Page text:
According to this document, the animas have an ambivalent nature. They can be good, or they can come with evil intentions. The animas can intercede for us to God. They can even help us with our troubles during our daily lives. But they also can ask for justice or vengeance and be bothered by the living, to the point that they can terrorize that person.
According to the anthropologist Marcial Gondal, the animas can show themselves in different ways. As an individual or as a part of a group. They can even take the shape of an anima such as a bee or a butterfly. They can also manifest through sounds or noises, lights, or shadows, or they can manifest in a more indirect way; that is when things in the house are not going well, people are getting constantly sick, animas are dying, crops are failing, a lot of tragedies and misfortunes and it just keeps happening and happening, and no matter what you do or how you try to stop doing, there's no way to stop that. So that could be that there is an anima or a soul in penance there.
There are certain times during the year that is easier for those souls to transit into our world. So, there is the belief that the animas can come to earth at night, during Christmas Eve, during the night of the dead, Día de Los Muertos, which is around November the second, Día de Las animas. For instance, in Galicia (Spain), during the night of the dead, people do not pick up the dishes from the table because they believe that the dead can come back that night and they could be hungry.
Regarding the procession of the animas, normally, it occurs, or it happens at night, and they go out announcing the future death of a neighbor. The procession is led by a living person that carries a cross. Behind that person comes the procession of animas, and they are usually wearing white dresses or white robes with hoods. They are lighting up the path with candles or with bones of dead people lit up.
Now the person that has been summoned to lead the procession, that person he or she, in time, will see how his health diminishes, losing weight, getting weaker and weaker, and that person will not find rest until they pass this burden until somebody else. If you find yourself in the presence of a procession of animas, you should not look at it, do not be curious, do not listen to what they are saying, and do not take what they will offer you.
Very well, dear listeners, we will finalize the program with One More Story, and this one comes from the book The Bird Who Cleans The World by Victor Montejo, published by Curbstone Press.
The Boy who Saw Visions
The old dog Tusik went out into the yard every night and barked tirelessly. His big ears stood up and leaned forward as if he spied on the far horizon devilish ghosts and visions about to throw themselves on him.
This scrawny dog pawed lazily at his fleas, and at night he barked fervently and ceaselessly at a distance. This habit allowed neither of the owners of the house nor the neglected dog any peace.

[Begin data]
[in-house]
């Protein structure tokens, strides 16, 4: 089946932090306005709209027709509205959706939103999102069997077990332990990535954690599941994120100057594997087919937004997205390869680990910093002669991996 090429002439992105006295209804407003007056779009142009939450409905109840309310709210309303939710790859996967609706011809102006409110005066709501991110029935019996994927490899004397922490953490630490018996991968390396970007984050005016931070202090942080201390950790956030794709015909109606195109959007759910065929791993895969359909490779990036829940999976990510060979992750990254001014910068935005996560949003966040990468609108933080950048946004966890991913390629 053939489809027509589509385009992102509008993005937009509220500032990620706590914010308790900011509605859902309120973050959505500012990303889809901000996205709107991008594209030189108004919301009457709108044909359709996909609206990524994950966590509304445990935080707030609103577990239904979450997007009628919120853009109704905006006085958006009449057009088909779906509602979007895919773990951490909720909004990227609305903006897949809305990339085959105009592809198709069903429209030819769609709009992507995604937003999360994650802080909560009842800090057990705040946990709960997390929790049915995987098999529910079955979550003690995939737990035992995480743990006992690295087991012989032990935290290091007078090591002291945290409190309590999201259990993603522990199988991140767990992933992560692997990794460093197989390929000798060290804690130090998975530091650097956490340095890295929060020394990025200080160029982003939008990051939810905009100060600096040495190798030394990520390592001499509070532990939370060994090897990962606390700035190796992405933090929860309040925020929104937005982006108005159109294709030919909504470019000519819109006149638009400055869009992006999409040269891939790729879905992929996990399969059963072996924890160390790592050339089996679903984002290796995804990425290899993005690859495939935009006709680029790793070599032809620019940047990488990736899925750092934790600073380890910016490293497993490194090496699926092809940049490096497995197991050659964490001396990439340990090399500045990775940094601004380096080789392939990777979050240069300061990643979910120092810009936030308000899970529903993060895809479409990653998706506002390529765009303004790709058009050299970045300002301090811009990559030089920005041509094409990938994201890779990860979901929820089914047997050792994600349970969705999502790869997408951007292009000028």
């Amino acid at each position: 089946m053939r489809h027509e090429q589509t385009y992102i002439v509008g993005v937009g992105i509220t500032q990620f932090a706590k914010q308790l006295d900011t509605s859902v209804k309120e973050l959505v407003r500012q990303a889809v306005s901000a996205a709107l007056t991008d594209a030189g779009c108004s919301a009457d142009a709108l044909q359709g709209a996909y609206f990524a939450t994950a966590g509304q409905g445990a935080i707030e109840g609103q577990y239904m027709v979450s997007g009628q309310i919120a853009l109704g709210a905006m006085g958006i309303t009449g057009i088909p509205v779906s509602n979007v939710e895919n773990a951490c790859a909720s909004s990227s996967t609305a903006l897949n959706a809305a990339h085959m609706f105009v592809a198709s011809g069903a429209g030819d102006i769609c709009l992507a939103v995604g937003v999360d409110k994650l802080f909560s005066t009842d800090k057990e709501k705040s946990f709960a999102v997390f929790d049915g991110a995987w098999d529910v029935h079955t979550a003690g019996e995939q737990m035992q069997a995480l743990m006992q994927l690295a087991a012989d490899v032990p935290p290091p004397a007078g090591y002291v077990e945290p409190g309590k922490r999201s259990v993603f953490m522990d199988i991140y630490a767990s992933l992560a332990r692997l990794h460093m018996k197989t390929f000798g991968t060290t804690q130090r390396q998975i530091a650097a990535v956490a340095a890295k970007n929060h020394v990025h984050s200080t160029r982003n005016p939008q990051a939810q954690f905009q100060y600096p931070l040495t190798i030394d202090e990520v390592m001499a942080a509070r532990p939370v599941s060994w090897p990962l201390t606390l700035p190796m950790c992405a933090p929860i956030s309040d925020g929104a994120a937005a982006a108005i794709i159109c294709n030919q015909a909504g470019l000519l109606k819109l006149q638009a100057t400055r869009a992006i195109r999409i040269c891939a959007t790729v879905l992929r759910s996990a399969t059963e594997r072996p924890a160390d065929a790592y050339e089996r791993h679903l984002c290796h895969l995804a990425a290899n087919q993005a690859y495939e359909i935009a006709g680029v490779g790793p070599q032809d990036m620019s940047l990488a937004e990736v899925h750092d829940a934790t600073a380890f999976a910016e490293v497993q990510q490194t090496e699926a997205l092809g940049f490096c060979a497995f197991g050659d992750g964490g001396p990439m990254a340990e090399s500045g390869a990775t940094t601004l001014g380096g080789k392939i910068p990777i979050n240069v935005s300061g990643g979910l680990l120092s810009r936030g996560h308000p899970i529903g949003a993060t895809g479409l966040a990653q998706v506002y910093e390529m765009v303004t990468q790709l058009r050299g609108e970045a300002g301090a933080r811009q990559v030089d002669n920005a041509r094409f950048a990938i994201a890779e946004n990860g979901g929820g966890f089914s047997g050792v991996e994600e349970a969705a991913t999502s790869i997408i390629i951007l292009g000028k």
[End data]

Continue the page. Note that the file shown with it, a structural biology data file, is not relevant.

Mothers said to their children: Dogs who howl all night like Tusik have visions and can see strange things that other dogs cannot see, much less humans. And far from being good luck for the dog, it becomes a misfortune that keeps him from sleeping. And what's worse, he is always terrified.
The little boy Tik-Lol, who heard this, wanted to see if it was true. One afternoon, ignoring his mother's words, he grabbed the dog and wiped from its open eyes the thick green ooze that gathered in the corners. Then he rubbed his own eyes with it as if it were an ointment he had taken from Tusik's runny eyes.
A short time later, the boy began to see strange things, and his alarmed cries woke up the neighbors at night. Aaaayyy, what is that! Don't let it catch me! Uuuuuyyyy!
Every night he's cries joined the howling of the dog who stared trembling at the horizon. The little Tusik-Lol could not bear up under this evil. He became horribly thin, and finally, he ceased to exist.
From that time, it was clear that no one should rub his eyes with the phlegm from the eyes of dogs who see visions at night, or what happened when Tik-Lol disobeyed his parents might happen to them.
My name is Carolina Quiroga-Stultz, and Tres Cuentos warns you not to think twice but at least three times before following your curiosity, and by all means, do not mess with an anima. Next time there are obsessions that the dead take with them to the other side, unsolved issues with the living. ¡Nos escuchamos pronto, adiós!
1. The house between earth and sky. Harvesting new American folktales. Collected by Joseph Sobol. Published by Teachers Ideas Press, 2005. (This story was first told by Anabel y Marianela Medina.)
2. The Bird Who Cleans The World by Victor Montejo. Published by Curbstone Press ( Northwestern University Press). Copyright © 1991 by Vievee Francis. Translation Copyright © 1991 by Wallace Kaufman. All rights reserved.
3. Links to Spanish articles: